HKCR is most commonly used to list the effective Windows file associations linking a particular file extension to one or more software programs which are supposedly designed to handle the particular file format. For example, clicking on a file ending in .txt will normally result in Notepad being launched. Click a file ending in .vbs in Windows Explorer results in Windows Scripting Host (Wscript.exe) being called, but clicking it in Internet Explorer results in VBScript.dll being called to handle it. By default, Windows has hundreds of file associations. This subtree is used to register and file associations, URI handlers (for example, news://, aim:// in Internet Explorer), and COM file configuration information.

HKCR lists the effective Windows file associations arising from the combination of HKLM\Software\Classes and HKCU\Software\Classes. Starting with Windows 2000, file associations can be viewed or modified in any of the following three registry locations:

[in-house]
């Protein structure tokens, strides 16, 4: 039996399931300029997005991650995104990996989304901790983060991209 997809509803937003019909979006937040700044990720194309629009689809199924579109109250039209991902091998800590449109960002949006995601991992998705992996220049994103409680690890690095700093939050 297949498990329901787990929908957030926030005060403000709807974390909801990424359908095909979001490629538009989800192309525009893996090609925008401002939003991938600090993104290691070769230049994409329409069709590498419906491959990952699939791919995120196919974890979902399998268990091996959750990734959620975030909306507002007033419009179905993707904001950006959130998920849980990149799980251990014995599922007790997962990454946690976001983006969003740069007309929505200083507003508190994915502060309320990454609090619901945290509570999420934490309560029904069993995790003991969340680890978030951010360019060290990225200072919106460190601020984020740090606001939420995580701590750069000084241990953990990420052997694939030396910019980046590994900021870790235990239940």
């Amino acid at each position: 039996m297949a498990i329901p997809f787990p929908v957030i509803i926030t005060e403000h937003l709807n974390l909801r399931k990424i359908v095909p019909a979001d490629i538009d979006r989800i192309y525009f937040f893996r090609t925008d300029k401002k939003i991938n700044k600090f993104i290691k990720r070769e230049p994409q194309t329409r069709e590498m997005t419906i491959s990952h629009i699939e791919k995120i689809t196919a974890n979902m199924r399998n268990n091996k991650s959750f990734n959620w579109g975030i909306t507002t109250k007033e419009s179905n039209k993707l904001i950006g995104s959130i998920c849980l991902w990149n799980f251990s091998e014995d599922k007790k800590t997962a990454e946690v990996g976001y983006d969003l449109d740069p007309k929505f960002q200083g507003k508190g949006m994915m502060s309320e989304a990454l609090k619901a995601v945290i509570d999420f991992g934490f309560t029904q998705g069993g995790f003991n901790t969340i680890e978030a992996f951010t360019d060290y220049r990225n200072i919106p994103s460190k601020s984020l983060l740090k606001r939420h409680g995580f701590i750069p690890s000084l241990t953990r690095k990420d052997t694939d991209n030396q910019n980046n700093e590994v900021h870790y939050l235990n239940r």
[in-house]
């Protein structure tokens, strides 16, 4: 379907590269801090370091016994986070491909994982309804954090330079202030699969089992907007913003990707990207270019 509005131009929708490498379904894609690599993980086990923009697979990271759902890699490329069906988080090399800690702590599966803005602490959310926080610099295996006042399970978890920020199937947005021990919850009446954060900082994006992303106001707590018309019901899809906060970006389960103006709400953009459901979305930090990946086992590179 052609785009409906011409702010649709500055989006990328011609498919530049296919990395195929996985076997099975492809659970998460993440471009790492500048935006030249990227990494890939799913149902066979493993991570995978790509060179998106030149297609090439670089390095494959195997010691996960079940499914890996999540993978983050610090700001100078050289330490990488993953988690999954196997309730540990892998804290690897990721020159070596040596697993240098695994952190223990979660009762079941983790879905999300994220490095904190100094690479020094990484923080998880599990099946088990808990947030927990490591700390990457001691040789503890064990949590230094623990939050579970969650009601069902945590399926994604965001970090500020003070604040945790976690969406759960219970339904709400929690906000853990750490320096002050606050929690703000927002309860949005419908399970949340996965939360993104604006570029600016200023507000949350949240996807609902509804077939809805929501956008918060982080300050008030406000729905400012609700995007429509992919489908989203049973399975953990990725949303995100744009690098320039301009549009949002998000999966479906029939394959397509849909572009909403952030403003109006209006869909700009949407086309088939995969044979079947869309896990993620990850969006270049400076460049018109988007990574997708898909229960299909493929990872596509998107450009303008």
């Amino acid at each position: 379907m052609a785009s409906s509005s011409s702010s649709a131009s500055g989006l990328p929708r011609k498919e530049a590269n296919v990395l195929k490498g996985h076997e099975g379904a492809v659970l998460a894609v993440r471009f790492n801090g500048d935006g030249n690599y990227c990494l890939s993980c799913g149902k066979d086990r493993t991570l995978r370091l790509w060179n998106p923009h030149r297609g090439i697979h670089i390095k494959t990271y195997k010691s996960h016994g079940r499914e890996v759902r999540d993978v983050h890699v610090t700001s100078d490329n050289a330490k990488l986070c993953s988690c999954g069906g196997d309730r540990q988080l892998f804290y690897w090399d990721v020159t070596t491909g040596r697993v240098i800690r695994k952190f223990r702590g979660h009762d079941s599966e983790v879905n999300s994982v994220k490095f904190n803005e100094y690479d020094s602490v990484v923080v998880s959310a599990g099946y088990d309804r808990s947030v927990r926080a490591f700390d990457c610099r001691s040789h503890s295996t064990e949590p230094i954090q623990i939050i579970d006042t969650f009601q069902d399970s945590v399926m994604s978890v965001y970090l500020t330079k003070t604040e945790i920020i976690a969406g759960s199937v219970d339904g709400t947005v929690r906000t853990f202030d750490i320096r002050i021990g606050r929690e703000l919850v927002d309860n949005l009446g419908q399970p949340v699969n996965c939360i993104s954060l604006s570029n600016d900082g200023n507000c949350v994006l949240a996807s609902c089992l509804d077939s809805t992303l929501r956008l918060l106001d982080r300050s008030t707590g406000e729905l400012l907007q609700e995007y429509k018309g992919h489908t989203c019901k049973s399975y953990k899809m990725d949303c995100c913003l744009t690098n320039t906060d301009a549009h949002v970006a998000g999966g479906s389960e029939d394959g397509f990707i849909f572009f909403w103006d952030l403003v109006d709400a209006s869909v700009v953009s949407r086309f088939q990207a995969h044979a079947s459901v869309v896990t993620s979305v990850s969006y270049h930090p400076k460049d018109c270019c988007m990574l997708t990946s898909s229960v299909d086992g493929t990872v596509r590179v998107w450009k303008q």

• HKCR

  • HKLM\Software\Classes

  • HKCU\Software\Classes

Although file associations can be modified in any of the three locations, HKCR is only meant to be a registry area showing the effective associations. File associations set at the HKLM\Software\Classes location are, in effect, for all users of the computer unless specifically overridden by HKCU\Software\ Classes. Associations in HKCU\Software\Classes take precedence for the currently logged on user. If a new value is written to HKCR, and it does not exist in HKCU\Software\Classes, it is written to HKLM\Software\Classes and applies to all users on the computer. If the key or value already exists in HKLM\Software\Classes, then the modification is written to HKCU\Software\ Classes and applies only to the local logged on user. This is important point to remember and one occasionally manipulated by malware. Forensic investigators, unaware of the other three file association location interactions might be stymied by malware using the latter two keys instead of HKCR.